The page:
Compton v. Toyota: N.L. Appeal Court Eliminates the Expert Fact Witness
January 14, 2020
By Raymond G. Critch, Lawyer at McInnes Cooper
On December 23, 2019, the Newfoundland and Labrador Court of Appeal effectively eliminated the category of “knowledgeable fact witness” in favour of broadening the category of “expert witness” and imposing the stringent requirements that come with it. The Appeal Court’s decision in Compton v. Toyota Canada alters the landscape for fact and expert witnesses in Newfoundland and Labrador: when an individual with specialist knowledge or experience is providing evidence taking into account that specialty, their evidence is likely to be deemed expert evidence. Parties (and their legal counsel) must be prepared to have that individual’s evidence admitted as an expert witness under the “Mohan” criteria (relevance, necessity, absence of an exclusionary rule and a properly qualified expert), and not as a fact witness, whenever their expertise comes into play in their evidence.
In Compton v. Toyota Canada, the self-represented plaintiff, Ms. Compton, sued Toyota claiming defective brakes caused an accident in her vehicle. Toyota applied to the court for a summary trial. Its application evidence included an affidavit from Nicholas Manz, the Toyota employee who inspected Ms. Compton’s brakes and the “black box” data recorder in her vehicle. Mr. Manz provided Toyota with a report on his inspection and what the “black box” data showed, reaching conclusions on the basis of his investigations in each report. The trial court accepted Mr. Manz’s evidence as fact evidence from an individual with specialist knowledge and relied heavily on it in dismissing Ms. Compton’s claim. Ms. Compton appealed the trial court’s decision – and the Court of Appeal overturned it on the basis of that reliance:
Line between fact & opinion. Toyota argued Mr. Manz’s evidence wasn’t an opinion, but was a presentation of his findings upon examining Ms. Compton’s vehicle. The Court of Appeal rejected this approach. Acknowledging the line between fact and opinion evidence, or even lay opinion and expert opinion evidence isn’t always clear, Mr. Manz’s evidence went beyond stating facts and instead provided conclusions and opinions.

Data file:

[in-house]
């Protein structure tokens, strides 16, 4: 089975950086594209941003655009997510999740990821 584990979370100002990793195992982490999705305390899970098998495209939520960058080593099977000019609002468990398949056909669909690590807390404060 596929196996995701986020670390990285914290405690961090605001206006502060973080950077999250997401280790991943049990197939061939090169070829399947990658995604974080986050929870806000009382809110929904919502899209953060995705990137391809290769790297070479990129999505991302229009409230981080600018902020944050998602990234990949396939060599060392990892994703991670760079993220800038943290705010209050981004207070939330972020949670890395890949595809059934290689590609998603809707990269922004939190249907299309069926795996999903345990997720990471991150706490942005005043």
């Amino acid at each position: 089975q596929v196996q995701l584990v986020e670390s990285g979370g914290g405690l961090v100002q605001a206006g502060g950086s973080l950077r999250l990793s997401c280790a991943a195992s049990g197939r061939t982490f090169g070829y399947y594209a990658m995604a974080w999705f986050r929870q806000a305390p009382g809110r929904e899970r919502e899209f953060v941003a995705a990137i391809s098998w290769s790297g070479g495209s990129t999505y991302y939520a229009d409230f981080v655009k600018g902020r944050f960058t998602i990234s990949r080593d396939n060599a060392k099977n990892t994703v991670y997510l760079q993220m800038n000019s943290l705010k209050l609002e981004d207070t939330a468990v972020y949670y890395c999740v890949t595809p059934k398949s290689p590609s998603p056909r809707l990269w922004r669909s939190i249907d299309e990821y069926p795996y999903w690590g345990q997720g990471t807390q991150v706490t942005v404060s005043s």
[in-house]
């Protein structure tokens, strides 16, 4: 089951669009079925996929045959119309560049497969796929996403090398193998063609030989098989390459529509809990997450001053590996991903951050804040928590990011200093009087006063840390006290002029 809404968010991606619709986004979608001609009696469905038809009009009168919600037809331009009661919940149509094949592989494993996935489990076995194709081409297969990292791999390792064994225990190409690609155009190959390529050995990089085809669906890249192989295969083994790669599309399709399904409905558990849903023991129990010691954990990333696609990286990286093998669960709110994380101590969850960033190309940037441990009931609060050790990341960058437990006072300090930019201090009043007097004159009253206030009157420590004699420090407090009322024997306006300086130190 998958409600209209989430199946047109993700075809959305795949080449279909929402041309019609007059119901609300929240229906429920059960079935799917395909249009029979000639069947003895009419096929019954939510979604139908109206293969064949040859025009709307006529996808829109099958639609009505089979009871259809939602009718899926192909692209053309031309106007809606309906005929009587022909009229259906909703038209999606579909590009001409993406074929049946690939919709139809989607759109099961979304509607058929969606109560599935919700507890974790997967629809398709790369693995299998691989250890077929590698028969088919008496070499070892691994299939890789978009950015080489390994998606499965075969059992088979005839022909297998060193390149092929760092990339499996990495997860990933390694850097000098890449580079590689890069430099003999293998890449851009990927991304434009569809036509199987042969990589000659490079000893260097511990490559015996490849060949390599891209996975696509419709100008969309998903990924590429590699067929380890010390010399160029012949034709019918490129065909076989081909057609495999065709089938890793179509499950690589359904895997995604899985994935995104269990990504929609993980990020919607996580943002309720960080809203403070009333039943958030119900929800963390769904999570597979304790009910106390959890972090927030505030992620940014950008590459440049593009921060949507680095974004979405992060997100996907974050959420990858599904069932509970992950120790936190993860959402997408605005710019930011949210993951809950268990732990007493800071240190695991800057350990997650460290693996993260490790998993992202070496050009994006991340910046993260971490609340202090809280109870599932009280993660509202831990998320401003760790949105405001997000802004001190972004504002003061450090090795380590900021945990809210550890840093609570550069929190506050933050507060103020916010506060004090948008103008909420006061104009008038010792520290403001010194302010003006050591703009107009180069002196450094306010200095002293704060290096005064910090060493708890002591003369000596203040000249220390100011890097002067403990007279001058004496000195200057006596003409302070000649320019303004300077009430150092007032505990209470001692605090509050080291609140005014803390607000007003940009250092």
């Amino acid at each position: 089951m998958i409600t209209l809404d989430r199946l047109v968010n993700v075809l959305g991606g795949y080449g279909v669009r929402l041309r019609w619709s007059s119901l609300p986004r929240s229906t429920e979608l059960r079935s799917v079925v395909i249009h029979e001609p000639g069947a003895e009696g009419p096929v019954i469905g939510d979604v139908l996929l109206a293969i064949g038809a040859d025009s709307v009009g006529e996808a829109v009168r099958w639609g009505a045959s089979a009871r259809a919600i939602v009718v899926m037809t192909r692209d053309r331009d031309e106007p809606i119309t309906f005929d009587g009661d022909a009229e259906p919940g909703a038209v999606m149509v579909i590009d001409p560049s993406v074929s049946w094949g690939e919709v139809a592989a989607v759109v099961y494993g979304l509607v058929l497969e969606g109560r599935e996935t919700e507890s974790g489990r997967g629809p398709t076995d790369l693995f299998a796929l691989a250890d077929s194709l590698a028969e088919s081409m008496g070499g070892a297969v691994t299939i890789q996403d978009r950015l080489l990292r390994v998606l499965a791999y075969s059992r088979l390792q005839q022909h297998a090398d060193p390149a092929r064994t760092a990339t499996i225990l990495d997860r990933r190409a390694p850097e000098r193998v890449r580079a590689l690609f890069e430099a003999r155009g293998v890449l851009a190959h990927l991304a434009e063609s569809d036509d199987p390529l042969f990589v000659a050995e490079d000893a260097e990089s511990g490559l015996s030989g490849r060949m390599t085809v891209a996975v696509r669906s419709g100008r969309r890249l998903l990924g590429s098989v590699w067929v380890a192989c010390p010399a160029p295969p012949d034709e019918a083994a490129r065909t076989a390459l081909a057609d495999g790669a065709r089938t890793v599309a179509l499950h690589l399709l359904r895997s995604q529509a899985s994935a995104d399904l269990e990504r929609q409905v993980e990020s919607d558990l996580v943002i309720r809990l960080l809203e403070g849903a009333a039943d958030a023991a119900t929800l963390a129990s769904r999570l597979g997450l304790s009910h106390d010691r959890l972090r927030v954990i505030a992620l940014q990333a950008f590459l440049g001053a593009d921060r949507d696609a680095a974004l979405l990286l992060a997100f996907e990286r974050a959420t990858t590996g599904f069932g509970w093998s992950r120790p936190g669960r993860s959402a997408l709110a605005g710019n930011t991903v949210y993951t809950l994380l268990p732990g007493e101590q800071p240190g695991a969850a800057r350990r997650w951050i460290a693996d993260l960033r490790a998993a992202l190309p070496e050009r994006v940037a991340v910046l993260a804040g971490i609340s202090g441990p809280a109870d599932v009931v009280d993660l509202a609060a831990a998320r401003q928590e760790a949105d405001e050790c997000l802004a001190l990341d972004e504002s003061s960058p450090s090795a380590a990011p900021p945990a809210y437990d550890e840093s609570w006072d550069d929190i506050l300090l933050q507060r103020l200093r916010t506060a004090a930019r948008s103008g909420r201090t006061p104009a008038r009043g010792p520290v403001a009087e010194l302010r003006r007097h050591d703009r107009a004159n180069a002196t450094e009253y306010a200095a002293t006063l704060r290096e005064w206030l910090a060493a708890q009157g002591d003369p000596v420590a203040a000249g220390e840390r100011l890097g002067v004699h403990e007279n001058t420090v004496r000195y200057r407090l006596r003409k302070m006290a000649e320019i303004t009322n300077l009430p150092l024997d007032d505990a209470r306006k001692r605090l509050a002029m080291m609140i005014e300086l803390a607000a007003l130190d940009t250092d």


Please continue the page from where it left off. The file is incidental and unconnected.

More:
Training & experience. It was also important to the Court of Appeal that Mr. Manz’s training and experience made it such that his ability to investigate the brakes on Ms. Compton’s vehicle and to extract and understand data from the “black box” went beyond “common ordinary knowledge and experience”. Because he was an “expert”, the Court decided, his evidence couldn’t be regarded as “lay opinion evidence”. Rather, any evidence he gave would likely be the evidence of an expert.
Expert affidavits in summary trials. The Court of Appeal did not, however, explain how the expert accreditation process would work in a summary trial. In full trials, evidence is entered by expert reports and the court traditionally hears about the Mohan criteria for expert evidence and admissibility before a party tenders any other evidence; in summary trials, however, all evidence is entered by affidavit that is subject to cross-examination. How trial courts will handle this practical difference is an open question for now.
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